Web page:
A SnG (sit n go) or STT (single table tournament) is a poker tournament that takes place over a short period of time and is usually played on only one table. The most common number of players to take place in a SNG is six or ten, although games with only two players or multi table sit and gos do exist. Reading about sit n go strategy can help you understand and profit more easily from these games. The level of thought and analysis can go quite deep but even a basic understanding of the concepts will give you an edge on the competition.
This article will be based around the six or ten person tournaments. It will be structured by briefly looking at the differences between sit and goes and cash games, followed by the three stages of a sit and go – beginning, middle and end game.
The different Sit n Go structures available:
There are plenty of these tournaments to choose from with different structures. The most popular form are known as “turbo” SNGs – where the blinds increase every 4-5 minutes and usually take around 35-40 minutes to complete.
Faster paced games known as “super turbo” sit'n'gos are becoming increasingly popular as they allow professional players to play a huge number of tournaments with shorter blind levels. This means the middle and end-game will come quicker and this is where they will have the largest edge.
The main differences between a sit and go and a cash game
For many people who play cash games, the idea of a sit and go is strange.
When you play in a cash game the value of your chips is exact, by this I mean if the blinds are $1/2 then your big blind is worth $2 exactly. Throughout the course of a sit and go the value of your chips will change from the beginning to the end. Cash game players look at sit and goes and think it is a form of poker for worse players, this is because generally in a cash game you are playing deep stacked poker (100BB). In a sit and go you begin the tournament relatively deep stacked, and gradually the blinds will increase meaning a lot of the players will somewhat quickly have 10-15BB stacks. This is where the top players find their edge and is commonly referred to as ICM.
The early stages of the tournament
In the early stages of a sit and go the best strategy is to play ABC tight poker; do not commit a lot of chips without a strong holding. A common mistake that you see regularly in the early stages of these tournaments is players over-playing marginal holdings and losing a large proportion of their chips, which will of course make things much harder in the later stages. An example of this is playing a large pot early in the tournament with an A-x type hand. Without a strong read you would be recommended not to play a large pot if the x is equal to a Jack or lower. The main reason behind playing so tight at this stage is to protect your chips for the middle and later stages, where they can be very useful in providing you with fold equity and +EV situations.
The middle stages of the tournament
By the time you have reached the mid-point in a sit and go a few players will have been eliminated and the blinds will have increased. The mid-stage is when players still hovering around the starting stack (1,500 chips is standard for almost all online SNGs) have around 15BBs remaining. This is the time when good players will start showing their edge. The best way to approach the mid-stages of a sit and go is to find situations where you can steal blinds (taking advantage of the Gap Concept) and keep your stack afloat.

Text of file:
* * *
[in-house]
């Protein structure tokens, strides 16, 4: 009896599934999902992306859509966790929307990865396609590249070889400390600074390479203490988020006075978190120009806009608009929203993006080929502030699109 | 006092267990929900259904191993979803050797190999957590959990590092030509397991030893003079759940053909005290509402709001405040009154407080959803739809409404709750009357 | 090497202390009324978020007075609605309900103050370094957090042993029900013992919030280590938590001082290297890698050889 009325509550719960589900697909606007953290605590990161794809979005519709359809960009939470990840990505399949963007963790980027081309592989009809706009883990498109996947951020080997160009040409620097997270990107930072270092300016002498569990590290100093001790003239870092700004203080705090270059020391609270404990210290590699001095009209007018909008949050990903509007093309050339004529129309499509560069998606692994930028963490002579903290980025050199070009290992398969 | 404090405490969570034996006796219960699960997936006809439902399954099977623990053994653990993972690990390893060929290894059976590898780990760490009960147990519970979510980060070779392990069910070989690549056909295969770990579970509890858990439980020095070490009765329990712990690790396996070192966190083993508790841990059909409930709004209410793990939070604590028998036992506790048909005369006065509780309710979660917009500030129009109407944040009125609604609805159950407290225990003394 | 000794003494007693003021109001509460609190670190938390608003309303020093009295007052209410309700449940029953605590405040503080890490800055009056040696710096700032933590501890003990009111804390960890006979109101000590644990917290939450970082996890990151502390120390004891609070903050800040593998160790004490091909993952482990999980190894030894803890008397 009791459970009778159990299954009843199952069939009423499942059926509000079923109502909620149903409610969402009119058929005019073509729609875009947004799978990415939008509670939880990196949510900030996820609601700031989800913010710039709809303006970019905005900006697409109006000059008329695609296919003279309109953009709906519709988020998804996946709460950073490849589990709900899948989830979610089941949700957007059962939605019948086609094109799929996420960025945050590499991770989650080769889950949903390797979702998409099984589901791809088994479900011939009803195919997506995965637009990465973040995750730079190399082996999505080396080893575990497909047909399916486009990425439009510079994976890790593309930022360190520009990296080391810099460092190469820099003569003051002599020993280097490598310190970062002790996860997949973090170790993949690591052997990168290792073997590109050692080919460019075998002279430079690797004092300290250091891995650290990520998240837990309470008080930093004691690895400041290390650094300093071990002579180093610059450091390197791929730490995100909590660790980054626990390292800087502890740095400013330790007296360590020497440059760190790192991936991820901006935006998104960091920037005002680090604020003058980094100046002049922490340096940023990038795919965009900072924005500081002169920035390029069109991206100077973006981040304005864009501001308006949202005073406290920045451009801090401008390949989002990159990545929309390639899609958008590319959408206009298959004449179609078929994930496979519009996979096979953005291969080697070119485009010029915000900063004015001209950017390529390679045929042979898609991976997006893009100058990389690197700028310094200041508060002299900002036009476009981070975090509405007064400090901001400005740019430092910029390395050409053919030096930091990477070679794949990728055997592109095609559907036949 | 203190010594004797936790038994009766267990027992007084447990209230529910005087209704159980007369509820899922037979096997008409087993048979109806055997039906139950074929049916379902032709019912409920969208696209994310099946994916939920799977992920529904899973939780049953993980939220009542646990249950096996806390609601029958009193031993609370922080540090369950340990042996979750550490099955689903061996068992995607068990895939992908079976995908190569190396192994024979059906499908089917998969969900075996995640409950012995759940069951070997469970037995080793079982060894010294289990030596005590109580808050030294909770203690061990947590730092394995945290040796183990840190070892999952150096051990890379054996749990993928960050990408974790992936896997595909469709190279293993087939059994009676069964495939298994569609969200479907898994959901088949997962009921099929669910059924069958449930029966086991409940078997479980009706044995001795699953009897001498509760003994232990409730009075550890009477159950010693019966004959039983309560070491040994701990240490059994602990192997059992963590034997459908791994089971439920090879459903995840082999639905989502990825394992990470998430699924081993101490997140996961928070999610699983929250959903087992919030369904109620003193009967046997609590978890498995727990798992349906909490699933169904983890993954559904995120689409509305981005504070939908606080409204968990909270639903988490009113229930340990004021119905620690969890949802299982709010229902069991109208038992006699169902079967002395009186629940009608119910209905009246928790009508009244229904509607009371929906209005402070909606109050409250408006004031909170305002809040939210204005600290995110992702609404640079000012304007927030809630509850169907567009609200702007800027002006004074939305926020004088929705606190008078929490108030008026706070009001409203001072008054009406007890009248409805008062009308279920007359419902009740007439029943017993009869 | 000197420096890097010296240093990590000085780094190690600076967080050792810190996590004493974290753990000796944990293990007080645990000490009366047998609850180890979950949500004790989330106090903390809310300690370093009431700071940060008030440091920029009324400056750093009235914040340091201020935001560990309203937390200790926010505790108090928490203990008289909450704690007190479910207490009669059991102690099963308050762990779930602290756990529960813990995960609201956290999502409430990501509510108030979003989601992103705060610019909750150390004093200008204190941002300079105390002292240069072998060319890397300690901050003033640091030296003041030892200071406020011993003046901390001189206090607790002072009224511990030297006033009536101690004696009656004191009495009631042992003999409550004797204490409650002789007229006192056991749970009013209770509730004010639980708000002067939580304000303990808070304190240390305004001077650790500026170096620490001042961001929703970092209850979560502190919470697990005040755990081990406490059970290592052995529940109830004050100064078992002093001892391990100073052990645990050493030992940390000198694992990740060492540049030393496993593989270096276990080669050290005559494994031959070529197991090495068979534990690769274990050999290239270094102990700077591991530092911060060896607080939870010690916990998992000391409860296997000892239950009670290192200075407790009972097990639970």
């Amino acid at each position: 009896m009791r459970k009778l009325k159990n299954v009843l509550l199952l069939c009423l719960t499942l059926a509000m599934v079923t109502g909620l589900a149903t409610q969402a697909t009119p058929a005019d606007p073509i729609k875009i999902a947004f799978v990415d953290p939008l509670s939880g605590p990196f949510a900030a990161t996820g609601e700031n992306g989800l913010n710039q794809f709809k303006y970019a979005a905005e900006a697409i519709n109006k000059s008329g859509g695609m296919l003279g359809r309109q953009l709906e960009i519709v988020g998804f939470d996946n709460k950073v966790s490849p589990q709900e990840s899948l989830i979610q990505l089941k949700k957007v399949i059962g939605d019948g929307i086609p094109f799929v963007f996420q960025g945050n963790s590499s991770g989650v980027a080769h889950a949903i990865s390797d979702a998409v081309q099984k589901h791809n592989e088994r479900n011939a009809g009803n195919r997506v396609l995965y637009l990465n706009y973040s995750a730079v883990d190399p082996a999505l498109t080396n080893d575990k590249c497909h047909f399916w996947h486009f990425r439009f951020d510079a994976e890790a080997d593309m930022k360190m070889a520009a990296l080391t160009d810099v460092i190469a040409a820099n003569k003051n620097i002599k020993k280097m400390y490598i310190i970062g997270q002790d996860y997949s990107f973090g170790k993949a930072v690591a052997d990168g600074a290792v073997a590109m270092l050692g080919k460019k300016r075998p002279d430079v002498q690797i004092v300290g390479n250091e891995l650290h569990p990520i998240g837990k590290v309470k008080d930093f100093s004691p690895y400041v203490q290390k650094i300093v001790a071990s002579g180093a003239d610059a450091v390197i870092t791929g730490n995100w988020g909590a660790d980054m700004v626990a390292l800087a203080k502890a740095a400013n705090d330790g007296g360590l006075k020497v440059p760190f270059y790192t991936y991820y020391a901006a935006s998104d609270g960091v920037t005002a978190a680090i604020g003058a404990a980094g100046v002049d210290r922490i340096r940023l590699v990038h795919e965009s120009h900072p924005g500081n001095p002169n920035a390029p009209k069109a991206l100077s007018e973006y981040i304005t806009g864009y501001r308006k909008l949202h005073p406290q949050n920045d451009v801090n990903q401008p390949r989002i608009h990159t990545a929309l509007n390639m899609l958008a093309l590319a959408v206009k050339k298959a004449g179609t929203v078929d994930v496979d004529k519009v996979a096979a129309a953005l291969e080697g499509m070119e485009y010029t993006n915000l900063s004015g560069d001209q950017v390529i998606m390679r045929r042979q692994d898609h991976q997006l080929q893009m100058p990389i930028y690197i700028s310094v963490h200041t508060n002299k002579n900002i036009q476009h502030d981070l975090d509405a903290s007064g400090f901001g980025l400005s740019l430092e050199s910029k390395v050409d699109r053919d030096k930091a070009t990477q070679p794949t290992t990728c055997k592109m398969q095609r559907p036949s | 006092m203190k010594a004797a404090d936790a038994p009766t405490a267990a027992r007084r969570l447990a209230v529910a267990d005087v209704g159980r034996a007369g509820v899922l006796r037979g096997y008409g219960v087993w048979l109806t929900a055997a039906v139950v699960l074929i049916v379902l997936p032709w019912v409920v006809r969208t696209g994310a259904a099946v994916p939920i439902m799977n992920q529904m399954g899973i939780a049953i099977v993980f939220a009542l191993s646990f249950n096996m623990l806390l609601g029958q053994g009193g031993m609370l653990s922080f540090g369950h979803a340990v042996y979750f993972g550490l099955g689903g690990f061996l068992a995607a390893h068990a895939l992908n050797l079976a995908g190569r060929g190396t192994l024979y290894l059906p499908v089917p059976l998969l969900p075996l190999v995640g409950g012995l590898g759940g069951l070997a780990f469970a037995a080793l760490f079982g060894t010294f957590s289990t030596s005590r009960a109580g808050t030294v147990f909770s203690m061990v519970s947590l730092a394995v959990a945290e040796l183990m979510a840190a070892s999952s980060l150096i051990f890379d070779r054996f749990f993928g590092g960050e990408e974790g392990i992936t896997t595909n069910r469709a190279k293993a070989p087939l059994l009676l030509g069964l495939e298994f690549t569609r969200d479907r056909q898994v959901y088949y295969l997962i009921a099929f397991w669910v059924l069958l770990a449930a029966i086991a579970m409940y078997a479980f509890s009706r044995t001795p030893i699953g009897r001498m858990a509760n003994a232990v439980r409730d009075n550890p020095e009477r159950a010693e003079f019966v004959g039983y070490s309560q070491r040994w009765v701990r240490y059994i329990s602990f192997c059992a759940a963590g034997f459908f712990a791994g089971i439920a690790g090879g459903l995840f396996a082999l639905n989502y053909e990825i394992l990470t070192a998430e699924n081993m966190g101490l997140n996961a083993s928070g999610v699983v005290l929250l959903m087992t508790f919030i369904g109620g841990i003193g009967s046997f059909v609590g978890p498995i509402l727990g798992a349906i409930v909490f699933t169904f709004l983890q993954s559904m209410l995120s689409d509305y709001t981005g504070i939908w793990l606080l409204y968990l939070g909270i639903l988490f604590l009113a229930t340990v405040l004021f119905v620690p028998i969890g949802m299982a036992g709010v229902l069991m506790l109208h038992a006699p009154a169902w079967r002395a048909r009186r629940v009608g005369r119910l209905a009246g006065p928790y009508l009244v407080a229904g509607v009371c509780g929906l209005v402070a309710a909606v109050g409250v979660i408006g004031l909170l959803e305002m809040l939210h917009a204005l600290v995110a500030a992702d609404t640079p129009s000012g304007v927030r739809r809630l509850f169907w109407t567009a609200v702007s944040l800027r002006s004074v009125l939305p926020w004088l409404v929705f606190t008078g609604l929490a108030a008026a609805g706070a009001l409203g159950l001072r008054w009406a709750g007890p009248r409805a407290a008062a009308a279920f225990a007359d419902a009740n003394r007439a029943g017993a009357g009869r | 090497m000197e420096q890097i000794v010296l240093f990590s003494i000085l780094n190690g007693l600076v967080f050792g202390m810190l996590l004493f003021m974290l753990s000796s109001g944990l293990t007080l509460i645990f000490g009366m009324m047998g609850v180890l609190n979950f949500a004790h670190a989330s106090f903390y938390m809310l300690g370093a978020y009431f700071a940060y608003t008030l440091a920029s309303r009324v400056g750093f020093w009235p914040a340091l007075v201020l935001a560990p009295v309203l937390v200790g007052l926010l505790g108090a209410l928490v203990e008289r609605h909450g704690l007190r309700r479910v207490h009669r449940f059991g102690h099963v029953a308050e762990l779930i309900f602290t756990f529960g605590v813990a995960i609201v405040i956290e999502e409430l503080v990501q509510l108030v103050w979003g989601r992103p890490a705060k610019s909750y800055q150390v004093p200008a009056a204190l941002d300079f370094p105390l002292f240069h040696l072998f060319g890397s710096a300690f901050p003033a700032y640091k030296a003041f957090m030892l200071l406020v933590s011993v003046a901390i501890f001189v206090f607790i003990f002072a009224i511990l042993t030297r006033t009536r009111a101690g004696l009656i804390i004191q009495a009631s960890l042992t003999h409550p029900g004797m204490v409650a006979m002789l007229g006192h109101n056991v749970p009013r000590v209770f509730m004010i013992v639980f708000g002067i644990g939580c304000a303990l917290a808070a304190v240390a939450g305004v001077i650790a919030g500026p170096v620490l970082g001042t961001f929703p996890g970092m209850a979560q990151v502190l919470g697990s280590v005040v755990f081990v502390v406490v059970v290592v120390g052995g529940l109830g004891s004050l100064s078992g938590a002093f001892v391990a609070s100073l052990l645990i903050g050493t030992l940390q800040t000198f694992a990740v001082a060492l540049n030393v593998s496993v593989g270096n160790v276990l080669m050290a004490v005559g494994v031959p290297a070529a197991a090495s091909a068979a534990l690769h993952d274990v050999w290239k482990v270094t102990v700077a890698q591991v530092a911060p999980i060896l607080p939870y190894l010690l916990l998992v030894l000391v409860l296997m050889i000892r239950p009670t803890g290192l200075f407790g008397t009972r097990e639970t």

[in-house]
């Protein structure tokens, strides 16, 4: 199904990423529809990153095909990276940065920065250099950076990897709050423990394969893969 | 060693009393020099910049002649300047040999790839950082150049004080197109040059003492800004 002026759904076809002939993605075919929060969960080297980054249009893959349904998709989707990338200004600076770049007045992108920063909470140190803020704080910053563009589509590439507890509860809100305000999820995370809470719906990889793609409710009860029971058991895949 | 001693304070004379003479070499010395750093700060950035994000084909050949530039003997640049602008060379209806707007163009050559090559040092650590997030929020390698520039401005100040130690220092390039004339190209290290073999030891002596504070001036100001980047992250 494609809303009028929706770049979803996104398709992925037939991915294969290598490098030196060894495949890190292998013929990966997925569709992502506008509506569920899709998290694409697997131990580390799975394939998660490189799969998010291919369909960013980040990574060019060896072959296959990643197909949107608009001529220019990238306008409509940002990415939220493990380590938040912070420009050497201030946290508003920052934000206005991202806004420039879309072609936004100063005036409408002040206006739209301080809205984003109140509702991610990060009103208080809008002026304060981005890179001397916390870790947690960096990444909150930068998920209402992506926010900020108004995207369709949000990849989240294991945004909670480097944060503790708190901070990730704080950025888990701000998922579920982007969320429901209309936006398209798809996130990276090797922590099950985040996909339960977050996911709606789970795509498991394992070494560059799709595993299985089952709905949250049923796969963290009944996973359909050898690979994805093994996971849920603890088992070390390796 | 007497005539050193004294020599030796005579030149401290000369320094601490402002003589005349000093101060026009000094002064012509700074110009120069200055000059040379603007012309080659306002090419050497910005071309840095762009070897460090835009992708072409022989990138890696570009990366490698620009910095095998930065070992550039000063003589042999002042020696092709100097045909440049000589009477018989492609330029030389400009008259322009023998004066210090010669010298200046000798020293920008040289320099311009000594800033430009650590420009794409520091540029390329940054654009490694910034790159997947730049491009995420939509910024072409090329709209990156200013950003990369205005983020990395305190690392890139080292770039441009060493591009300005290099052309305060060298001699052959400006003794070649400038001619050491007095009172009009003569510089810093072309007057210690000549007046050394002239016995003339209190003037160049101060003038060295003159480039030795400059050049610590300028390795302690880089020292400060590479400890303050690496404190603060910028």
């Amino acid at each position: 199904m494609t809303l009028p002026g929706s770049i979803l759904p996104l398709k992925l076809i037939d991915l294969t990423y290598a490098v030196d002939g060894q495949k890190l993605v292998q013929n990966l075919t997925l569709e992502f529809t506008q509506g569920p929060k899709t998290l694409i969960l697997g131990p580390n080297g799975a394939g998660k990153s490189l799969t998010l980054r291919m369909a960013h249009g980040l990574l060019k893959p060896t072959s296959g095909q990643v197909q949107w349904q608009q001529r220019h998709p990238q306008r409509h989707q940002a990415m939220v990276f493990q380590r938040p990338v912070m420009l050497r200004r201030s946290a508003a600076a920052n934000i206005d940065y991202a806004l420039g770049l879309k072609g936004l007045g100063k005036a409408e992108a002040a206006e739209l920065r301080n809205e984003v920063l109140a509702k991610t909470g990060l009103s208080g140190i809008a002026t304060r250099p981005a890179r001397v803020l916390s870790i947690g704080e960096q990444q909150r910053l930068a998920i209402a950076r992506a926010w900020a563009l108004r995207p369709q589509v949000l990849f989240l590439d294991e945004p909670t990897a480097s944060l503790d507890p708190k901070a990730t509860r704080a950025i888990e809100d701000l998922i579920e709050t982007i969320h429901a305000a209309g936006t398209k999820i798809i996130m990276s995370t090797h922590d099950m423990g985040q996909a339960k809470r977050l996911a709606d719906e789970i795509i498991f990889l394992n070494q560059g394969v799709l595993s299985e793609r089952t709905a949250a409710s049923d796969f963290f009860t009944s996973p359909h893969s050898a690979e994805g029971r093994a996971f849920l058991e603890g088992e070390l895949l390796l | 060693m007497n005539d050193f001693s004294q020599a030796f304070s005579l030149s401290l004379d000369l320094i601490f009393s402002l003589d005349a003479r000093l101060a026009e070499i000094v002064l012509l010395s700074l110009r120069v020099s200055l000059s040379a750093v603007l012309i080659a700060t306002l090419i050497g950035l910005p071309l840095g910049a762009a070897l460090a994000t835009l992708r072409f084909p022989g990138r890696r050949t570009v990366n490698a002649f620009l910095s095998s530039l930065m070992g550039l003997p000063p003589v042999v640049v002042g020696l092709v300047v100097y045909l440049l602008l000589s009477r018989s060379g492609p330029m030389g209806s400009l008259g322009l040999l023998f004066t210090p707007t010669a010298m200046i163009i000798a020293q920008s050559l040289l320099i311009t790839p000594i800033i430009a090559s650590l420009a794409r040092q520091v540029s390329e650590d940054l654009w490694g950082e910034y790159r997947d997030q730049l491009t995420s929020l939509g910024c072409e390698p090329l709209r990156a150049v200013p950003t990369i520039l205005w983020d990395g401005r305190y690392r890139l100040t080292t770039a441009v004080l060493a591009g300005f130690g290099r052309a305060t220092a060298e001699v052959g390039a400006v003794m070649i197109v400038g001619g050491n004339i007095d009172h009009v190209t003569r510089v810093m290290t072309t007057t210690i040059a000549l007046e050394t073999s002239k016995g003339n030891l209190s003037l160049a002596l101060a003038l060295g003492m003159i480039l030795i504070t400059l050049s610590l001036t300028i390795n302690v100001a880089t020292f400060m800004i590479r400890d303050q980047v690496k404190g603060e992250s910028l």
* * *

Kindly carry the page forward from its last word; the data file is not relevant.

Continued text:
During the mid-stages good players begin to 3bet-shove in certain spots. This means re-raising all in after someone has opened the pot. This play is extremely effective for accumulating chips as when called their hand is unlikely to be crushed in the long run, and every time the opponent folds they will add the raising chips as well as the blinds to their stack.
The end-game in a tournament
The end game of a tournament is usually defined as the stage when there are 3-4 players remaining, the blinds have increased again and we have reached the bubble. At this point there is almost no post flop poker played, this is because the largest stacks will generally have only 20-25BBs and the shortest will have under 10BBs. Players are attempting to steal the blinds as they are worth a lot in relation to stack sizes. The shorter stacks at this stage only really have one play – all in. They are looking for the most +EV situations to put all their chips in and win the blinds or double up. At this stage the larger stacks will generally dictate the action, as competent players will realise that everyone wants to make the money and exploit this. The larger stacks will generally be raising semi-regularly to amounts such as 2-2.5x in an attempt to win the blinds/antes and ensure that they have a nice stack when the bubble bursts.
Once the bubble is over and everyone is in the money (ITM) there is still a lot of work to be done. The top sit and go players have a positive ROI (return on investment) from not only cashing regularly but also from placing high in the tournaments. A very common mistake that you will see is that as soon as all players are in the money people think it is over, you see big pots played with very marginal holdings in an attempt to gamble their way to a win. Although this will work on occasions, you should always be looking for the best spot to go all in and win. Obviously there are times when a very short stack makes the money and they have no choice but to get their chips in with almost any two cards.
When starting your voyage SNGs, be sure to play tournaments with reduced variance as it will give you time to practice your play during each level of the tournament. The best players in this form of poker are the ones who can identify the stages of a tournament quickly and change their playing style accordingly. Always be looking to learn more about the game and study to improve your sit n go strategy.